by Sebastian Benthall
Anil Makhijani pointed me to a New York Times article on Obama’s announcement to forgo the federal public campaign financing system and the spending limits it entails. It’s an important story that’s worth a read. But speaking of e-campaigning, there;s one detail in particular that caught my eye:
Mr. Obama announced his campaign finance decision in a video message sent to supporters and posted on the Internet.
I am far from the first to bring this up, but Obama’s use of the internet in his campaign is amazing. I’ve heard the analogy has been made between FDR and radio, Reagan and television, and now Obama and the internet; each mastered a new communications medium and used it to great effect to rally and expand their base.
What seems special about Obama’s use of the internet is that it allows him to eschew mainstream media outlets entirely when he needs to. Rather, he is using tools communication that are available to all of us: videos posted on the Internet. There is something compelling about this use of popular tools to reach the populace. It places him not just in living rooms, but in social networks; however distantly he may be from you or I, he is present in the same space.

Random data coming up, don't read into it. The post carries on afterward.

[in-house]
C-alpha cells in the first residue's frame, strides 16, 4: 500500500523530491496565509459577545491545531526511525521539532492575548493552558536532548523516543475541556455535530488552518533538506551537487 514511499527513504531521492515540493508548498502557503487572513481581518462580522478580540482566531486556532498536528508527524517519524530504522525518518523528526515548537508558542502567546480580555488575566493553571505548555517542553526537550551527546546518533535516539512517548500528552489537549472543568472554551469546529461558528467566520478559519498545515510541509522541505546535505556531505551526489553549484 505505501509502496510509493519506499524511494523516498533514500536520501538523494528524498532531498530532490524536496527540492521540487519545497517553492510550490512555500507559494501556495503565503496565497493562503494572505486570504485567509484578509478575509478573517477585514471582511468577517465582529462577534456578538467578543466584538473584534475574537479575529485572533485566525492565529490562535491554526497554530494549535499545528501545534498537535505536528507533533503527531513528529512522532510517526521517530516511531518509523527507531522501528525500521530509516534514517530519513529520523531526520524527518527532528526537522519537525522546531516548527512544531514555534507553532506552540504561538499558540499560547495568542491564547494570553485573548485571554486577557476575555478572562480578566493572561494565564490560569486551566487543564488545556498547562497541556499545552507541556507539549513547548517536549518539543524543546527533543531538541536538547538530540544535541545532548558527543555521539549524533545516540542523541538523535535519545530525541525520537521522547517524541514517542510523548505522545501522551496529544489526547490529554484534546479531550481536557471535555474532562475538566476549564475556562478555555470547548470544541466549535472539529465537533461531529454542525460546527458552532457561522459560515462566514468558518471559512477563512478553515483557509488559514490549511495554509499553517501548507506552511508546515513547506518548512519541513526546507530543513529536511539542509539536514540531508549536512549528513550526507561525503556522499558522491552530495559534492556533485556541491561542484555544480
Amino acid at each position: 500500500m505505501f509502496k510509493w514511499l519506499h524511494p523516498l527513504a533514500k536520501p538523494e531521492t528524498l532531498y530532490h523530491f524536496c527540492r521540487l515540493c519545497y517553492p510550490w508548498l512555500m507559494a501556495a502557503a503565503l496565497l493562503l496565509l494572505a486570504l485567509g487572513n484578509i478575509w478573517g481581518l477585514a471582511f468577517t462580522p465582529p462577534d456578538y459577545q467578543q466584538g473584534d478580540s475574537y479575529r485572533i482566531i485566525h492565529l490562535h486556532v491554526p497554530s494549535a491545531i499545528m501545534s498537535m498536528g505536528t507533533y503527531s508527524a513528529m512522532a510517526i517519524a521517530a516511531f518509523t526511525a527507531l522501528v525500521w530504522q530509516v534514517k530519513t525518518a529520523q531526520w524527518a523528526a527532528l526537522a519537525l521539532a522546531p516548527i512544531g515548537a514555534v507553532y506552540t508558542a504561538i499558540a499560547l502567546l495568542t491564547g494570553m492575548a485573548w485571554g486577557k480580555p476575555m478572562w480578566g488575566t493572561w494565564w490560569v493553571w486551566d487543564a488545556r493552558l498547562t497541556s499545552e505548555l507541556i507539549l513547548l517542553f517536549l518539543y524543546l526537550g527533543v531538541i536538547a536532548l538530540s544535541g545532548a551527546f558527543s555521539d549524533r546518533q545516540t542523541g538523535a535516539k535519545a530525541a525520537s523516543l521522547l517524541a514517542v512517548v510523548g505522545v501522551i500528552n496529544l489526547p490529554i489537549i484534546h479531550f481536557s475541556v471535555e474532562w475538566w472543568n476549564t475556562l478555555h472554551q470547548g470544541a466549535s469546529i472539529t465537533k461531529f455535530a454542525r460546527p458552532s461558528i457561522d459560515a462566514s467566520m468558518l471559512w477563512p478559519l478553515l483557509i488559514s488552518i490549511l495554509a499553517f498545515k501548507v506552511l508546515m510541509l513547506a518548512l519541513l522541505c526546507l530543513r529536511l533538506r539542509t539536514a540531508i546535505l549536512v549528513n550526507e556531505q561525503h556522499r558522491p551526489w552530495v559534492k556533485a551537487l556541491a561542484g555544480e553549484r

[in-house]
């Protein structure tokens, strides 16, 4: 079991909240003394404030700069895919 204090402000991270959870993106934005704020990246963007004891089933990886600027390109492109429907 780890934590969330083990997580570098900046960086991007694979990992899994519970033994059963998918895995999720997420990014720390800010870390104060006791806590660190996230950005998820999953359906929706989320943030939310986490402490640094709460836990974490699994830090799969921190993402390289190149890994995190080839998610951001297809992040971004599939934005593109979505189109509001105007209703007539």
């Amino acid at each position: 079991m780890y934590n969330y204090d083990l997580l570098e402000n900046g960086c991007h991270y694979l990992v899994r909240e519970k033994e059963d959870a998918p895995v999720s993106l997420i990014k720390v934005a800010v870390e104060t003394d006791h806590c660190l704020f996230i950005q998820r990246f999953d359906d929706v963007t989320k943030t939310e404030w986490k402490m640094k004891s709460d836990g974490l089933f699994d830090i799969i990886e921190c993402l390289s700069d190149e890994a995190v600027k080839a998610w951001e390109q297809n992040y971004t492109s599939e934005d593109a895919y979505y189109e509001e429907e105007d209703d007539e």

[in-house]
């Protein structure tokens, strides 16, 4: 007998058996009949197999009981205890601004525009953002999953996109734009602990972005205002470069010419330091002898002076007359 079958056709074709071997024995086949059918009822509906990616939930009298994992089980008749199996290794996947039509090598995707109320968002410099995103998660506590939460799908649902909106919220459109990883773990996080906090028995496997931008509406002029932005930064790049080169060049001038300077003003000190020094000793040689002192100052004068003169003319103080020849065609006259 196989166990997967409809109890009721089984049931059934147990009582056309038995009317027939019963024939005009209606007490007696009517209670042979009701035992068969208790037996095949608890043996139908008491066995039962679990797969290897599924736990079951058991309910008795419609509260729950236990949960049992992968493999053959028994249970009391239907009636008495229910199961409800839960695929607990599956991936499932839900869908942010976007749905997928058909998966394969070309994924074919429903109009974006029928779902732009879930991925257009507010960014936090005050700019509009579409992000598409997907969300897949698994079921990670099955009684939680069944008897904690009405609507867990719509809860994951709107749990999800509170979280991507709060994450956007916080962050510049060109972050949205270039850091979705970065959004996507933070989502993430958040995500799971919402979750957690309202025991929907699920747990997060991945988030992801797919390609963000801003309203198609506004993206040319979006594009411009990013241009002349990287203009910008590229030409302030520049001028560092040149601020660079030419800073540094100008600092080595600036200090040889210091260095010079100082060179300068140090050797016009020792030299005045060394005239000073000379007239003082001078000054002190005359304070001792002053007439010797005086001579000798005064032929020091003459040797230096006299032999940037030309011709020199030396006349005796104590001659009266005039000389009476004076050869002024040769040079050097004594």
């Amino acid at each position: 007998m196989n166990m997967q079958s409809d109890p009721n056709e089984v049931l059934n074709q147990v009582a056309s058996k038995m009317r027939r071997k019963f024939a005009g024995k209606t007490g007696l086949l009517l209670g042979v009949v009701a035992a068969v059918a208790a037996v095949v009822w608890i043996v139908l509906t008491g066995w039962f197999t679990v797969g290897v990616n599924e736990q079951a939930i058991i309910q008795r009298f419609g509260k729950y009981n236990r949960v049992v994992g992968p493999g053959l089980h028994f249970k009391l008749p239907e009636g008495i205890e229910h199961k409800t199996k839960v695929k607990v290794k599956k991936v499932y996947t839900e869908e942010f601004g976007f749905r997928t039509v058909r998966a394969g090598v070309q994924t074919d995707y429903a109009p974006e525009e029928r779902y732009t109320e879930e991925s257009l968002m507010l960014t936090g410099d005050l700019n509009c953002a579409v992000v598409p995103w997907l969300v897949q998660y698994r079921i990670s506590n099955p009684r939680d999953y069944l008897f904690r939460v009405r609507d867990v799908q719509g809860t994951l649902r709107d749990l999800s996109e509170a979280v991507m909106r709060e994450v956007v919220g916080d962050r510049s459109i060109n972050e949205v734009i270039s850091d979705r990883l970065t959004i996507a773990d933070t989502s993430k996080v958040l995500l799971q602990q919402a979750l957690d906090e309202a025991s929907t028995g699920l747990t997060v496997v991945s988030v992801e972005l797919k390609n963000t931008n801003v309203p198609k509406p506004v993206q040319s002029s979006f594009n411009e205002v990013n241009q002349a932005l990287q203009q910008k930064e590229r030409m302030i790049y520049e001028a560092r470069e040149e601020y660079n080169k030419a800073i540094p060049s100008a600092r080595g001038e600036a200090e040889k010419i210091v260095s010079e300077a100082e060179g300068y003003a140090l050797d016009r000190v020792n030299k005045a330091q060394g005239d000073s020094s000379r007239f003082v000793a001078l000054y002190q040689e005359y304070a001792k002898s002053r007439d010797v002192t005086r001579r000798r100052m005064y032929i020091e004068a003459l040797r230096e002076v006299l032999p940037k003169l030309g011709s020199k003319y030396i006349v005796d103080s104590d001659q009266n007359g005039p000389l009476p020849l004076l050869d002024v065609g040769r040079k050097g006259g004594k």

This ties directly back to his fund raising efforts, of course. By existing, virtually, among his supporters instead of transcending them, he can ask for the millions of small donations for which his campaign is famous. Institutions–even the institution of the Democratic party itself–are made obsolete as an intermediary.
I agree that he’s using the internet well, but don’t you think others have done that before? What about Howard Dean? Ron Paul? Can you point to a difference there, or do you think it’s the same usage?
Calling the internet a tool “of the populace” is accurate in the sense that everyone has the same mechanisms for producing and distributing information, but that “populace” still consists of a specific population [internet users, youtube generation, whatever]. Because of that, I’m not sure he can afford to “eschew mainstream media outlets entirely” unless he’s willing to write off substantial portions of the American electorate that aren’t as internet-savvy (I’m thinking older generations, for example).